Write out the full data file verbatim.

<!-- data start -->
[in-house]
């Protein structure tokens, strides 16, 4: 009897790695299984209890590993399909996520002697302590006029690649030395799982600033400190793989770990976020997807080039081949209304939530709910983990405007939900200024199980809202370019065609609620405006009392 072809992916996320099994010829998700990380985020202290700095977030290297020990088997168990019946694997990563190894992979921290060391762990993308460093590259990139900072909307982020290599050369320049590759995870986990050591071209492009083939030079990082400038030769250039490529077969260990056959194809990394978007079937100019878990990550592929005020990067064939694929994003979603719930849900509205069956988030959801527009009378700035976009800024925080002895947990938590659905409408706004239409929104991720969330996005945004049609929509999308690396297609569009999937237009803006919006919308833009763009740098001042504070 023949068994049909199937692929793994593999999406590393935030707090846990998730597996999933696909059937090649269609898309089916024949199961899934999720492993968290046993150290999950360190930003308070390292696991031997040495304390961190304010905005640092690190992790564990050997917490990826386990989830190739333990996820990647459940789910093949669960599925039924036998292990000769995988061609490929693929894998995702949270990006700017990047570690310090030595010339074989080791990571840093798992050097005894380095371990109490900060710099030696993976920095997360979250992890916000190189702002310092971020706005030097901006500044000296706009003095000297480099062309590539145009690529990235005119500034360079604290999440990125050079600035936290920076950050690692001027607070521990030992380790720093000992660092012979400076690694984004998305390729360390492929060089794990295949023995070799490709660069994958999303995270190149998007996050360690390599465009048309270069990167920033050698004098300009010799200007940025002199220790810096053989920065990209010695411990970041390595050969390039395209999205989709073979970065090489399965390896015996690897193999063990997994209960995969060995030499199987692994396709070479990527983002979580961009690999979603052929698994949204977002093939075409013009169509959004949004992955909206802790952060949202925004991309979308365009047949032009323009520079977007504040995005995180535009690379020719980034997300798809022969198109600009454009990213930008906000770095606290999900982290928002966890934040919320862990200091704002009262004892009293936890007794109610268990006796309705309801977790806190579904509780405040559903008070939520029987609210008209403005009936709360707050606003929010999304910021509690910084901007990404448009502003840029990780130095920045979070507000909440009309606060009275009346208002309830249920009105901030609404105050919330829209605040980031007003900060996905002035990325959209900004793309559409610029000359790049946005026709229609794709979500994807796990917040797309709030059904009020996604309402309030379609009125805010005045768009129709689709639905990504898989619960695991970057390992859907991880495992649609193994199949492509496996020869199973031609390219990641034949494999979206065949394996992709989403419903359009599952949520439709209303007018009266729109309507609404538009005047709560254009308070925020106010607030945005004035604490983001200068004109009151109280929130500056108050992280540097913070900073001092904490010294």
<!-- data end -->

[in-house]
């Protein structure tokens, strides 16, 4: 009897790695299984209890590993399909996520002697302590006029690649030395799982600033400190793989770990976020997807080039081949209304939530709910983990405007939900200024199980809202370019065609609620405006009392 072809992916996320099994010829998700990380985020202290700095977030290297020990088997168990019946694997990563190894992979921290060391762990993308460093590259990139900072909307982020290599050369320049590759995870986990050591071209492009083939030079990082400038030769250039490529077969260990056959194809990394978007079937100019878990990550592929005020990067064939694929994003979603719930849900509205069956988030959801527009009378700035976009800024925080002895947990938590659905409408706004239409929104991720969330996005945004049609929509999308690396297609569009999937237009803006919006919308833009763009740098001042504070 023949068994049909199937692929793994593999999406590393935030707090846990998730597996999933696909059937090649269609898309089916024949199961899934999720492993968290046993150290999950360190930003308070390292696991031997040495304390961190304010905005640092690190992790564990050997917490990826386990989830190739333990996820990647459940789910093949669960599925039924036998292990000769995988061609490929693929894998995702949270990006700017990047570690310090030595010339074989080791990571840093798992050097005894380095371990109490900060710099030696993976920095997360979250992890916000190189702002310092971020706005030097901006500044000296706009003095000297480099062309590539145009690529990235005119500034360079604290999440990125050079600035936290920076950050690692001027607070521990030992380790720093000992660092012979400076690694984004998305390729360390492929060089794990295949023995070799490709660069994958999303995270190149998007996050360690390599465009048309270069990167920033050698004098300009010799200007940025002199220790810096053989920065990209010695411990970041390595050969390039395209999205989709073979970065090489399965390896015996690897193999063990997994209960995969060995030499199987692994396709070479990527983002979580961009690999979603052929698994949204977002093939075409013009169509959004949004992955909206802790952060949202925004991309979308365009047949032009323009520079977007504040995005995180535009690379020719980034997300798809022969198109600009454009990213930008906000770095606290999900982290928002966890934040919320862990200091704002009262004892009293936890007794109610268990006796309705309801977790806190579904509780405040559903008070939520029987609210008209403005009936709360707050606003929010999304910021509690910084901007990404448009502003840029990780130095920045979070507000909440009309606060009275009346208002309830249920009105901030609404105050919330829209605040980031007003900060996905002035990325959209900004793309559409610029000359790049946005026709229609794709979500994807796990917040797309709030059904009020996604309402309030379609009125805010005045768009129709689709639905990504898989619960695991970057390992859907991880495992649609193994199949492509496996020869199973031609390219990641034949494999979206065949394996992709989403419903359009599952949520439709209303007018009266729109309507609404538009005047709560254009308070925020106010607030945005004035604490983001200068004109009151109280929130500056108050992280540097913070900073001092904490010294």